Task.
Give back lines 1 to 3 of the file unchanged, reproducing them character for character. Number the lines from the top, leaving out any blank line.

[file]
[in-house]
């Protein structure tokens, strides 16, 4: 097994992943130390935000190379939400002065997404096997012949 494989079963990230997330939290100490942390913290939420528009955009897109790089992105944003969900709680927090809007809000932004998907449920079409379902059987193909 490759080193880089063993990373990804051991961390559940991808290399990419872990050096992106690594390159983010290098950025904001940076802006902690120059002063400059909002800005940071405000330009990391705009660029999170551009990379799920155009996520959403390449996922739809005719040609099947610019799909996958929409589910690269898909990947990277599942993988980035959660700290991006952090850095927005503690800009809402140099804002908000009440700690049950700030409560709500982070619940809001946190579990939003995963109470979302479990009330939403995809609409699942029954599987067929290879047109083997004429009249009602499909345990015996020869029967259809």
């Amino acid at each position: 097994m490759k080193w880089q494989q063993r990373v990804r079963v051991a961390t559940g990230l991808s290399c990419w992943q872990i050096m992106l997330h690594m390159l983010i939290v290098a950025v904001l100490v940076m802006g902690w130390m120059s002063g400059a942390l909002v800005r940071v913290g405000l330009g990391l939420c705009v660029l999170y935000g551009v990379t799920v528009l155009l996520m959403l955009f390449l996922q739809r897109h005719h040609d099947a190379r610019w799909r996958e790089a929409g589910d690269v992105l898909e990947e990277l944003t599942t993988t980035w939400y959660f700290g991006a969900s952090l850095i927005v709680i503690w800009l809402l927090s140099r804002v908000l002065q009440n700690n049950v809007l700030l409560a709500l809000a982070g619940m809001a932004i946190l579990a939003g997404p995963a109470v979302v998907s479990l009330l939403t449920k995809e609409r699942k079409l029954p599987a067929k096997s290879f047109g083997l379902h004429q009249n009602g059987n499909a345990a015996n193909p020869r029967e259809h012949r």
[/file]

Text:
[in-house]
């Protein structure tokens, strides 16, 4: 097994992943130390935000190379939400002065997404096997012949 494989079963990230997330939290100490942390913290939420528009955009897109790089992105944003969900709680927090809007809000932004998907449920079409379902059987193909 490759080193880089063993990373990804051991961390559940991808290399990419872990050096992106690594390159983010290098950025904001940076802006902690120059002063400059909002800005940071405000330009990391705009660029999170551009990379799920155009996520959403390449996922739809005719040609099947610019799909996958929409589910690269898909990947990277599942993988980035959660700290991006952090850095927005503690800009809402140099804002908000009440700690049950700030409560709500982070619940809001946190579990939003995963109470979302479990009330939403995809609409699942029954599987067929290879047109083997004429009249009602499909345990015996020869029967259809």
């Amino acid at each position: 097994m490759k080193w880089q494989q063993r990373v990804r079963v051991a961390t559940g990230l991808s290399c990419w992943q872990i050096m992106l997330h690594m390159l983010i939290v290098a950025v904001l100490v940076m802006g902690w130390m120059s002063g400059a942390l909002v800005r940071v913290g405000l330009g990391l939420c705009v660029l999170y935000g551009v990379t799920v528009l155009l996520m959403l955009f390449l996922q739809r897109h005719h040609d099947a190379r610019w799909r996958e790089a929409g589910d690269v992105l898909e990947e990277l944003t599942t993988t980035w939400y959660f700290g991006a969900s952090l850095i927005v709680i503690w800009l809402l927090s140099r804002v908000l002065q009440n700690n049950v809007l700030l409560a709500l809000a982070g619940m809001a932004i946190l579990a939003g997404p995963a109470v979302v998907s479990l009330l939403t449920k995809e609409r699942k079409l029954p599987a067929k096997s290879f047109g083997l379902h004429q009249n009602g059987n499909a345990a015996n193909p020869r029967e259809h012949r």